One of my greatest challenges has been finding balance between breadth and depth of experience, particularly in a professional setting. The conventional academic path in my fields leads to an over specialization in minutiae, which I find numbing, and most industry work is too superficial to be interesting. I'm a polymath. So are all my closest friends. I'm happiest when I'm solving a wicked, interdisciplinary problem that has societal repercussions.

I spent my university years chasing prestige to feed my ego, only to realize once I had it that none of that matters a fillip. Maybe that's the greatest shortcoming for me of being "gifted": the notion that somehow, there is an objective "right" path or ranking system for human achievement. There isn't. There is only the matter of how many rounds we leave in the chamber at the end of our lives.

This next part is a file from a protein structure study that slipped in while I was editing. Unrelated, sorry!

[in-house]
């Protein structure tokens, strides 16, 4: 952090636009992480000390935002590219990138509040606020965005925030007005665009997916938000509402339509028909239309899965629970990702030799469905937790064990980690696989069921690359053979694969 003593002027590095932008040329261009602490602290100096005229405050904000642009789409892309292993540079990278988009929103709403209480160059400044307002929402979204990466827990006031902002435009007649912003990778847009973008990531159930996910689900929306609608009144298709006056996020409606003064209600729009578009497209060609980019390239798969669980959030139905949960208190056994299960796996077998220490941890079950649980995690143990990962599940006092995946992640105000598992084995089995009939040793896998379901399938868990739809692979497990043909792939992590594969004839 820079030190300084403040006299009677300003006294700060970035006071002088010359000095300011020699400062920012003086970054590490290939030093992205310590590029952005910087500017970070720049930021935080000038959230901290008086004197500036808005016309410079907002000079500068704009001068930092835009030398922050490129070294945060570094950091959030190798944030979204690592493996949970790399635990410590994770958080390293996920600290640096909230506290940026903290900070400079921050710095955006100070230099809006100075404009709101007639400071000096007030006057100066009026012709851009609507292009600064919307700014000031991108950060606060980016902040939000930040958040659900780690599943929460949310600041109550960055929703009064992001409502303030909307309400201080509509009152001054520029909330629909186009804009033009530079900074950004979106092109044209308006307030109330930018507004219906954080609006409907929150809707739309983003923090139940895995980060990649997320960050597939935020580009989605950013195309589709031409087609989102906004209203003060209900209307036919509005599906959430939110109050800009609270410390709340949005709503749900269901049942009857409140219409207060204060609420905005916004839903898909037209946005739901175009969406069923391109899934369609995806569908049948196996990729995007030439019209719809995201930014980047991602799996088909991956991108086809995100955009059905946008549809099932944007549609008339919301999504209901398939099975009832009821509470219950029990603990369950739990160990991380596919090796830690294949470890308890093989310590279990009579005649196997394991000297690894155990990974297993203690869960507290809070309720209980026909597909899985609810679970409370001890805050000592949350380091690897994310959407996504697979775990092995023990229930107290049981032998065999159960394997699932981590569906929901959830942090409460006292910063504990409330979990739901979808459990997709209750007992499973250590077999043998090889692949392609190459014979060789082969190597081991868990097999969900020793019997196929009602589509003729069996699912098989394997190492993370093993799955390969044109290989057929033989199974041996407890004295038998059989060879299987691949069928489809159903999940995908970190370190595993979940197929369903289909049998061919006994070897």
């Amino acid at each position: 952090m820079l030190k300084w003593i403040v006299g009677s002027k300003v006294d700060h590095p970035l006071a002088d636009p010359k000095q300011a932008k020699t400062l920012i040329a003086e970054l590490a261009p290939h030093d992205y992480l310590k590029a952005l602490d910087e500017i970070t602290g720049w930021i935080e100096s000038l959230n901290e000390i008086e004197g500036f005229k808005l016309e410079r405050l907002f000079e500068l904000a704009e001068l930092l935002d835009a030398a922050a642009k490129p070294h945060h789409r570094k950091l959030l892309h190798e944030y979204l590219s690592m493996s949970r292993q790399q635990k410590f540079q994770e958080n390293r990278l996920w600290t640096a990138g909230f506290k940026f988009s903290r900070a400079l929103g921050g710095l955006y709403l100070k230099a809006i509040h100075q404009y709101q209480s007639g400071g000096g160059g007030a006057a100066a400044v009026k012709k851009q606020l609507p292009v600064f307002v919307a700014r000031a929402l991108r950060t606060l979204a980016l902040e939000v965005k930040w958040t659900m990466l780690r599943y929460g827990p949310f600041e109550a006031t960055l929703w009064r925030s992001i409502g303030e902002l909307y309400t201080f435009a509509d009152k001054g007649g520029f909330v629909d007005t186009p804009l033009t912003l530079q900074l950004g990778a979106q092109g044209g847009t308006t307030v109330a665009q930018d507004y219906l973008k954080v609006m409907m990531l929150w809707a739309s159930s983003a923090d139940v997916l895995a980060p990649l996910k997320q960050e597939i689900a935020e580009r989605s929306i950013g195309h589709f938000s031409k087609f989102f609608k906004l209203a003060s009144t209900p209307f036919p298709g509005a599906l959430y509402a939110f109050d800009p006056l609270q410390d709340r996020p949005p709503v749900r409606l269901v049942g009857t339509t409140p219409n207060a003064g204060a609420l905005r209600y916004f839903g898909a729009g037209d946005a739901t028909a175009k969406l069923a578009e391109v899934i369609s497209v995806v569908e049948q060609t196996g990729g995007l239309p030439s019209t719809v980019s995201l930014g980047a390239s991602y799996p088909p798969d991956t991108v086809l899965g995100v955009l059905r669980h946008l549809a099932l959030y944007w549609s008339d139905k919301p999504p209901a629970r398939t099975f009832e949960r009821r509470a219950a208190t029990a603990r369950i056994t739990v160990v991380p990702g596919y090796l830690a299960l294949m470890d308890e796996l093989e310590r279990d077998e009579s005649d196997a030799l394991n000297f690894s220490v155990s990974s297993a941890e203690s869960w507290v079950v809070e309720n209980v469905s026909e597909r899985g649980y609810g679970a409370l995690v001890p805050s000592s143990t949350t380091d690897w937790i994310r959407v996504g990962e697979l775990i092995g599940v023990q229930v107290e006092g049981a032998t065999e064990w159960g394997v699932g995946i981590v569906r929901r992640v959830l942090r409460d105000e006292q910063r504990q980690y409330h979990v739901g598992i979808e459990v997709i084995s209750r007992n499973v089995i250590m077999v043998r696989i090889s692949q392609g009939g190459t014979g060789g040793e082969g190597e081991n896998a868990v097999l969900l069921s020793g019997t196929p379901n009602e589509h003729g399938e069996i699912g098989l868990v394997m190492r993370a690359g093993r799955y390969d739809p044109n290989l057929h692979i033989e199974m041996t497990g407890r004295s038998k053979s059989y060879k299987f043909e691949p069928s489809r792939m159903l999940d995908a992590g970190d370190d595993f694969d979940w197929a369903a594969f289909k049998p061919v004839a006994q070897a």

My second thorn is the label "gifted". It's constraining. It defines you in reference to something you're not. I think over-identification with the label itself is problematic because it creates a mentality of entitlement based solely on potential. I struggle with this still. To me, true "giftedness" is the full and effective use of talents.



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Success is not final, failure is not fatal: it is the courage to continue that counts.